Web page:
We started the weekend with a dance session led by Itamar. Although we were here with new and more people then in last November, we picked up where we left off: at the metronome.
But first warming up ofcourse. We started on the ground, relaxing, becoming aware of our bodies and stretching until we were ready to get up and dance. In a matter of minutes Itamar had us moving all our body parts, in all directions, preferably at the same time. By putting attention to all the different body parts one at a time, starting with the toes and feet and ending with the head, chin and eyes, he gave us a set of tools to work with. A little later we got some more tools: ‘pause’ where we could choose to pause for a few seconds and then start moving a different body part, ‘explode’ where we could move one body part very quickly and ‘moving through the space’ instead of staying at one spot. Suddenly the room seems to be filled with those wacky inflatable tube men.
Last time in November I had seen the dancers, who go to class weekly at Dance for Health, dance with the given tools and it looked so good that I felt that it wasn’t for me: someone who isn’t a dancer and who doesn’t necessarily love to dance. But joining in from the beginning of the session, slowly building up the movements, really took away that barrier. I still didn’t feel like a dancer though, but that wasn’t needed because I wasn’t really thinking about anything. I was just trying different movements and different combinations. Exploring what my body could do, really. I was just me and my body and nothing else.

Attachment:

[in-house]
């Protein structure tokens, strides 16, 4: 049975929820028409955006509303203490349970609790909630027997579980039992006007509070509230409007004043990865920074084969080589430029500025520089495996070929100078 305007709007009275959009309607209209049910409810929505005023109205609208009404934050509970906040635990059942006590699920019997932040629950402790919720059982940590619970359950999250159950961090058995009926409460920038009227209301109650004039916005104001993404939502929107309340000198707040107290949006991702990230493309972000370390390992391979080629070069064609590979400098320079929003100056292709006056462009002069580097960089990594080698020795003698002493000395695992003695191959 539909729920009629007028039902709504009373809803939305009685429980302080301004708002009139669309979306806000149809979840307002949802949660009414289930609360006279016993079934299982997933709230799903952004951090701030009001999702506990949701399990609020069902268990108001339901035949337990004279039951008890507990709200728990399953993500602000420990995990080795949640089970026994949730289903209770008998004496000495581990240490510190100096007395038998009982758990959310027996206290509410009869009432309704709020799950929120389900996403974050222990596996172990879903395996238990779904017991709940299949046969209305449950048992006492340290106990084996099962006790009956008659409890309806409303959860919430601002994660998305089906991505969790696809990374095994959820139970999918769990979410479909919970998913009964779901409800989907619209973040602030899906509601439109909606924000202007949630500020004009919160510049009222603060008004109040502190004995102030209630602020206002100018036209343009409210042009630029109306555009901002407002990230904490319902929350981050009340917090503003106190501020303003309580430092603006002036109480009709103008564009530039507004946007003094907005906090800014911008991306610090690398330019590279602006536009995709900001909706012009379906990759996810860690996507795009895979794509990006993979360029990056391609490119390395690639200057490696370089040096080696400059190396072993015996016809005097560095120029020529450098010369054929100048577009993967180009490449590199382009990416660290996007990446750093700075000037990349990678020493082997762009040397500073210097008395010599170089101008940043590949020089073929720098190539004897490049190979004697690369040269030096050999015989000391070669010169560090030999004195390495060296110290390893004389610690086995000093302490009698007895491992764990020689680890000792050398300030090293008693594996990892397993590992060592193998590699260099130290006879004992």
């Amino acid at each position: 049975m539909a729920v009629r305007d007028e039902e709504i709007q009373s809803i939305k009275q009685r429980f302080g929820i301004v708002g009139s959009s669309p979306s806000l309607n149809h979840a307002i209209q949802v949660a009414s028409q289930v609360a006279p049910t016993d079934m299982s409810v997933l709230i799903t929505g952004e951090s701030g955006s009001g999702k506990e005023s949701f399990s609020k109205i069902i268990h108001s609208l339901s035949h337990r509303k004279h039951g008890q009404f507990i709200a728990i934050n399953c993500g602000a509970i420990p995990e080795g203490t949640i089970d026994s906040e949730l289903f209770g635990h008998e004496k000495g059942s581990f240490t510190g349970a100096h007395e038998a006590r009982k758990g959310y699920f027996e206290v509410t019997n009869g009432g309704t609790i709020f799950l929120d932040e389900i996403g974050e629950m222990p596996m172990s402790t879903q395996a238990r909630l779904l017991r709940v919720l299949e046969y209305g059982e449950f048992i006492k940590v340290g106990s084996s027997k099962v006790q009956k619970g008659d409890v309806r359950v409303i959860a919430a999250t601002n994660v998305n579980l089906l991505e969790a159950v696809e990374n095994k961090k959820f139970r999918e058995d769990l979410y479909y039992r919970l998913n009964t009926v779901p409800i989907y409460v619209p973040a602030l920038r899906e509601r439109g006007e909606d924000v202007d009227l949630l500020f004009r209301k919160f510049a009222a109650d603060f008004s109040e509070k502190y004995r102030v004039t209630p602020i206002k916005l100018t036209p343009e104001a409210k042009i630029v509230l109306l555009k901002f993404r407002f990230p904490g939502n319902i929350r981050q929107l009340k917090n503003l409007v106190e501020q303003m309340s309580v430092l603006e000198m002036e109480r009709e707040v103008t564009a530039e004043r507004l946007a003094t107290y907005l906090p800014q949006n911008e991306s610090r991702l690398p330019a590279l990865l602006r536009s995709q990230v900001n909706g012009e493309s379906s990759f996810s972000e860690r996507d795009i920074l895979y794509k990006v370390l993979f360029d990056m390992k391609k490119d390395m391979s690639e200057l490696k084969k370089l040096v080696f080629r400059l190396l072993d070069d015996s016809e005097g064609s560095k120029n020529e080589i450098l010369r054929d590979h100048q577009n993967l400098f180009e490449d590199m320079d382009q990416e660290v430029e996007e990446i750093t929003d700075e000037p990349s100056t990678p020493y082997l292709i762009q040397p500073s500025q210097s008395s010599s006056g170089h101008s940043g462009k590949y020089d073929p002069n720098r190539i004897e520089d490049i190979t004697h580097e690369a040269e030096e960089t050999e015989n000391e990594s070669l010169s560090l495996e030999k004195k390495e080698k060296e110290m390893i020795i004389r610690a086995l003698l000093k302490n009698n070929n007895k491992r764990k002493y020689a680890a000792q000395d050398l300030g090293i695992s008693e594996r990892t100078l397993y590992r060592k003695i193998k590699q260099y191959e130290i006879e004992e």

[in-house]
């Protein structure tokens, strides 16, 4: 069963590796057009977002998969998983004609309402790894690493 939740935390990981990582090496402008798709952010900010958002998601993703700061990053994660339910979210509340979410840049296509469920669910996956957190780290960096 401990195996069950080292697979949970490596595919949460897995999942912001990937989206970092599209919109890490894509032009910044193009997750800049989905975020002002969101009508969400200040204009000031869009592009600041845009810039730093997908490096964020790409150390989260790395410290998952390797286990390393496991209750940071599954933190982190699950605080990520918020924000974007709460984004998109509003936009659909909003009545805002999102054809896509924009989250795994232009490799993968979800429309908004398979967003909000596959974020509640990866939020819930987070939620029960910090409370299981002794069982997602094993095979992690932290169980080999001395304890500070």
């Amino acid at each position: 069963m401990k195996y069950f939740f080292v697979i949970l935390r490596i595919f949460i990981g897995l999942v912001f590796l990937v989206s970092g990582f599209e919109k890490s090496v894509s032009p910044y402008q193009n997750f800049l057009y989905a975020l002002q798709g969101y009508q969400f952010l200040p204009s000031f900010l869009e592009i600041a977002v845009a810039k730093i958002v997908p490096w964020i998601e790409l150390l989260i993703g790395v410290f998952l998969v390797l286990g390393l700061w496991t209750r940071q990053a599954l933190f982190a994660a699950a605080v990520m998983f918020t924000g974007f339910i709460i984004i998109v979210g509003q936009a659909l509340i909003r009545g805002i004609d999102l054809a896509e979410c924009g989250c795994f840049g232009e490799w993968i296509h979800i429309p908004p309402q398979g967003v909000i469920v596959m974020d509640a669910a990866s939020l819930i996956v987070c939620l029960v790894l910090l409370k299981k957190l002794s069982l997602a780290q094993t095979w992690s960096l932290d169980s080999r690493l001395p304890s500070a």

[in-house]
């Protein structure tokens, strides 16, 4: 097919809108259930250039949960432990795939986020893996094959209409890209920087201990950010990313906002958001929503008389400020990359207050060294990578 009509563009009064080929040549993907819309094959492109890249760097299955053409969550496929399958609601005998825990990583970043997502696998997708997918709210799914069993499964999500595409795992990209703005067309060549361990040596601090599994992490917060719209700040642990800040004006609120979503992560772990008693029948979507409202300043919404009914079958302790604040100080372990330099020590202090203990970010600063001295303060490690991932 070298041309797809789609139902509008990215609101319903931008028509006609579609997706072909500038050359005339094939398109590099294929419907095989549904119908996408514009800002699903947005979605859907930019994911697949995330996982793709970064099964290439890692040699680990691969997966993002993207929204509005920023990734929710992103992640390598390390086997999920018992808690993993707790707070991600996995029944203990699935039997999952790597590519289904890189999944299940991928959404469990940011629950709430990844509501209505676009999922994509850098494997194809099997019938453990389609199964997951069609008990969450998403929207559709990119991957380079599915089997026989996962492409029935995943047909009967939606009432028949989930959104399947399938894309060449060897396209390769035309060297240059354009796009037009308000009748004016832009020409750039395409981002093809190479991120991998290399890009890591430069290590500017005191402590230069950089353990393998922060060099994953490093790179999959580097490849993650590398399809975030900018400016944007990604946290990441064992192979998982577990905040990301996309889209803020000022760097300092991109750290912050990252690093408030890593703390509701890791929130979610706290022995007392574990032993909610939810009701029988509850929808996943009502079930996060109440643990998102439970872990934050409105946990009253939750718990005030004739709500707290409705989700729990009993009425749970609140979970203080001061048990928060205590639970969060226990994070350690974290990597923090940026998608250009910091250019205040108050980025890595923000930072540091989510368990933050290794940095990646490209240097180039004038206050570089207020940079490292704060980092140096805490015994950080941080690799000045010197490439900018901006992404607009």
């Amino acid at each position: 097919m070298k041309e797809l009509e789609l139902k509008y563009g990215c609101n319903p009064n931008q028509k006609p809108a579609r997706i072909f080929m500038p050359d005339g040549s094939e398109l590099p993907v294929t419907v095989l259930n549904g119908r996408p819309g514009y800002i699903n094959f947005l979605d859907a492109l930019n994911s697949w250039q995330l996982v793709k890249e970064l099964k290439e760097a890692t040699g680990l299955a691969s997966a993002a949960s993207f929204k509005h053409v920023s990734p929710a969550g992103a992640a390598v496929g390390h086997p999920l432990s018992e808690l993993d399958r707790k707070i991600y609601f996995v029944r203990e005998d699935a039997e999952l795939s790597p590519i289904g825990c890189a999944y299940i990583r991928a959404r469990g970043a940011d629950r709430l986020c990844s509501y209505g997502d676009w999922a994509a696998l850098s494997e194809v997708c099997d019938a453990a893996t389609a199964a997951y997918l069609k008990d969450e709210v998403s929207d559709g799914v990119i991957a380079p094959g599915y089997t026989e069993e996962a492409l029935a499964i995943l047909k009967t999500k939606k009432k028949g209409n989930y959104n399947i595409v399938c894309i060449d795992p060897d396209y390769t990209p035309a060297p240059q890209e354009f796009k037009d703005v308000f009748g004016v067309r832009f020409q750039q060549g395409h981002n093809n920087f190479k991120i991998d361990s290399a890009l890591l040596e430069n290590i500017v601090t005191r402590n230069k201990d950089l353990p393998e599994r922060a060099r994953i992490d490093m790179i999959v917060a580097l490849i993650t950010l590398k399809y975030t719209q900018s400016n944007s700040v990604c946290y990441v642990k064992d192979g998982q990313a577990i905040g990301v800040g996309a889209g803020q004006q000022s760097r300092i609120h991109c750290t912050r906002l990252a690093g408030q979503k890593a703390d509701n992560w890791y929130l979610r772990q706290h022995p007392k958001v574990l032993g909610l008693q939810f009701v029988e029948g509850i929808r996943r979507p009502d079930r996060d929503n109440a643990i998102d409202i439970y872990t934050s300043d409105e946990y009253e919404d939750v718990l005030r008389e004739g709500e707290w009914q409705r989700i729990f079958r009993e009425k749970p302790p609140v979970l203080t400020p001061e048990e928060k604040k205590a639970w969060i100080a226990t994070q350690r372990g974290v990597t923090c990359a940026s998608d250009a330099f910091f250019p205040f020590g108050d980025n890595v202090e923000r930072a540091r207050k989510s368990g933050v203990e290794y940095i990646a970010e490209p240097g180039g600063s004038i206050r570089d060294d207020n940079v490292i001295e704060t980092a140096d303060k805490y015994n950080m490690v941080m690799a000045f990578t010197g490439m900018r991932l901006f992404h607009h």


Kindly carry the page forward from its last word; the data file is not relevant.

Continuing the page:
Next up we formed pairs. That’s where the metronome came in. The hypnotising rhythm of the simple ‘tick tock’ sound doesn’t imply any existing dance style, like ballet or tango. Also it doesn’t give an atmosphere that can make your movements flowing and soft or strong and sudden for example. That was very freeing.
After a break where we massaged our partner, which I felt did a lot for our bonding actually since I didn’t know my partner yet, the pairs would first move together for a bit. To me it felt like we weren’t really dancing together at that point, but next to each other. We were facing each other and there was some attention there, but we were still exploring our own things. Or at least I was..
After that every pair would dance for 5 minutes together in front of the rest, to the rhythm of the metronome. For some people it was obviously awkward to dance in front of others. I think this could have something to do with the relationship between the two. Them not knowing each other well enough maybe.
Something interesting happened when Esther and Céline started dancing together. They were practicing with Itamar and the metronome last time in November as well. Esther wasn’t in her best physical shape the past few weeks and she decided to stop halfway their 5 minutes. She just lay down on the floor and stayed there until Céline danced her way next to her and ‘picked her up’ with her energy.
Afterwards we had a group talk about what we had experienced and some of the keywords that were named were: trust, courage, imagination, freeing, narrative and creative.
I really liked the session because it felt like I was dancing without having to memorise steps. Afterwards I felt relaxed but also tired as it was physically challenging for me.
Marc Vlemmix – DFH, dancer, parkinson’s
Rosan Chinnoe– DFH, (not usually but today:) dancer
Fenna Schaap– DFH, (not usually but today:) dancer
Nynke Vermaat– (not usually but today:) dancer
Yolande Andeweg– dancer, parkinson’s
Esther de Vos – dancer, ms
Céline Treurniet – dancer, rheuma
Monique Benthin – dance teacher
Wilma Vreeling – dance teacher
Danielle Taele – dance teacher
Sara Houston – dance and parkinson’s researcher, educated dancer
Monica Gilette – dance teacher
Itamar Serussi – choreographer